In a nation torn by war and violence, award-winning journalist, Zaina Erhaim, is shining a spotlight on an often forgotten element of the Syrian conflict: the women.
In her documentary series “Syria’s Rebellious Women,” Erhaim brings Syrian women to the forefront, focalizing attention to their daily struggles and contributions while living and working within a violently divided country.
In refreshing contrast to the conflict-driven stories saturating the media, Erhaim’s film documents the revolutionary women who remain in the war-ravaged city of Aleppo as journalists, paramedics, activists, and relief workers — despite the constant threat of danger they face.
The documentary was filmed over an 18-month period and tells the stories of four courageous women living in Syria’s largest city, where Assad forces, along with their Russian allies, vie with Daesh and rebel groups for control.
The women — Ghalia, Waed, Zein and Ahed — remain, braving the violent complexities and intense fighting, serving at the frontlines in the war for their city.
Erhaim said, in an interview with the Observer:
“It’s not just men fighting the war in Syria; it is women too — and they feel forgotten. The women activists are working harder against more problems but are forgotten as the west obsesses on Islamic State. It is just Assad against ISIS, but we are still here in this ruined place and now we are facing two enemies: ISIS and Assad.”
The courageous women face a myriad of challenges, from the daily air raids by Russian and Assad forces, to threats of violence from Daesh militants, to looming food and medical shortages.
In addition, the women actively resist misogynistic tropes from their enemies and male counterparts alike, defying a narrow-minded and stereotypical perspective that sees them as docile and passive victims; as opposed to active players in the city’s struggle for survival.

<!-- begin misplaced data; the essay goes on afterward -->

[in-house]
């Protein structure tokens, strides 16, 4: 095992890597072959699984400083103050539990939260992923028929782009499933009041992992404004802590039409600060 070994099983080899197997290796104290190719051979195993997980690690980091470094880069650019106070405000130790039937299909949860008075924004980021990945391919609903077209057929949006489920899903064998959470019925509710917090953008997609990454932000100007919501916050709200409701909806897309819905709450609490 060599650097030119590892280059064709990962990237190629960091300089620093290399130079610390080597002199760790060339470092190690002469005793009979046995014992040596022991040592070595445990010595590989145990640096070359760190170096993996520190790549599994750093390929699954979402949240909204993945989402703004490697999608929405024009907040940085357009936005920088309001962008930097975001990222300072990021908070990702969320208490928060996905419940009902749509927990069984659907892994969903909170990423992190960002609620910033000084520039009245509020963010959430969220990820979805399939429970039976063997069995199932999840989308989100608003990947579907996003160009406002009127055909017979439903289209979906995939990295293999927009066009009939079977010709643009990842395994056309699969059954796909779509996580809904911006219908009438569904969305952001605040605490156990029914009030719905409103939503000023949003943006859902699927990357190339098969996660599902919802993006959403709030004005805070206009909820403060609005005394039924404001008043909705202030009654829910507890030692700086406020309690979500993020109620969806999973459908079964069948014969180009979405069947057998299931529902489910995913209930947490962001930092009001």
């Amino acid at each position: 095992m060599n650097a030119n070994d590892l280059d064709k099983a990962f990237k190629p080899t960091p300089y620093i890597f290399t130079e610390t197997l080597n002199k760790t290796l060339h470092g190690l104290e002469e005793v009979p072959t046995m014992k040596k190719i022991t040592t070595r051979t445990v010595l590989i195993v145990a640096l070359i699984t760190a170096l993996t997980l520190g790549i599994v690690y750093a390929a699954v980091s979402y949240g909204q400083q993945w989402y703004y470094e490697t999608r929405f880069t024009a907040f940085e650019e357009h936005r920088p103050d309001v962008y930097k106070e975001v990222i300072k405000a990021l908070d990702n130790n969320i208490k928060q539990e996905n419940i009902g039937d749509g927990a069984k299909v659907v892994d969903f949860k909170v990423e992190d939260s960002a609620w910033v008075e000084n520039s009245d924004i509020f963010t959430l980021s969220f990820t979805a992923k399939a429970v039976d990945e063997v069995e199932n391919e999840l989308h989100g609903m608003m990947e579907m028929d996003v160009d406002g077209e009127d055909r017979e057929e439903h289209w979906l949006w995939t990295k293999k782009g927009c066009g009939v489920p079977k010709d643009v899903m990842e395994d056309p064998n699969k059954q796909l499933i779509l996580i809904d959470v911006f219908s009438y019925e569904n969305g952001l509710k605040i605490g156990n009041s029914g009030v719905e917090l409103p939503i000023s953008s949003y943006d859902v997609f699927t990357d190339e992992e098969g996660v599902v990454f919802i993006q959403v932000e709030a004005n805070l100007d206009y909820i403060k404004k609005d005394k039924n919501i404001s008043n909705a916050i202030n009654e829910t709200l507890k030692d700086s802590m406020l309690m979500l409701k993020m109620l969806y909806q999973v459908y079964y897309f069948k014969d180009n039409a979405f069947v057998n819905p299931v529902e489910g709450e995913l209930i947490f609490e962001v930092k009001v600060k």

Physicians for Humans Rights (PHR) have reported that 95 percent of Aleppo’s doctors have fled the city, creating a massive chasm in an already desperate situation.
One of the women documented in the film, Waed, left her home in a government-controlled town to work as a paramedic and citizen journalist in the war-ravaged city.
Zein, who had been imprisoned in Damascus for 14 months by the Syrian regime, also works as a paramedic in the same field-hospital. They, and many other women, are helping to preserve the city’s health services — which are hindering on the edge of disaster — from completely collapsing.
Ahed, who was beaten by the government and by Daesh after being at the forefront of demonstrations against both forces, now works as an aid worker.
Ghalia, a community activist who offers vocational training to women, has received numerous attacks on her life.
These women, who are fighting against both the Assad regime and Daesh forces are challenging conservative and often misogynistic perceptions of women — and are determined to help, despite the horror they have endured and continue to experience.
These women, including Erhaim, who moved back to Aleppo from London to document the lives of the Syrians who remained in the country and to train them as citizen journalists, are challenging a narrative that seeks to define them as either victims or sympathizers. These women literally risk it all to ensure that their voices are heard, to provide health services and to make the lives of others who remain better. And their stories deserve to be heard.
Written by Sara Hussein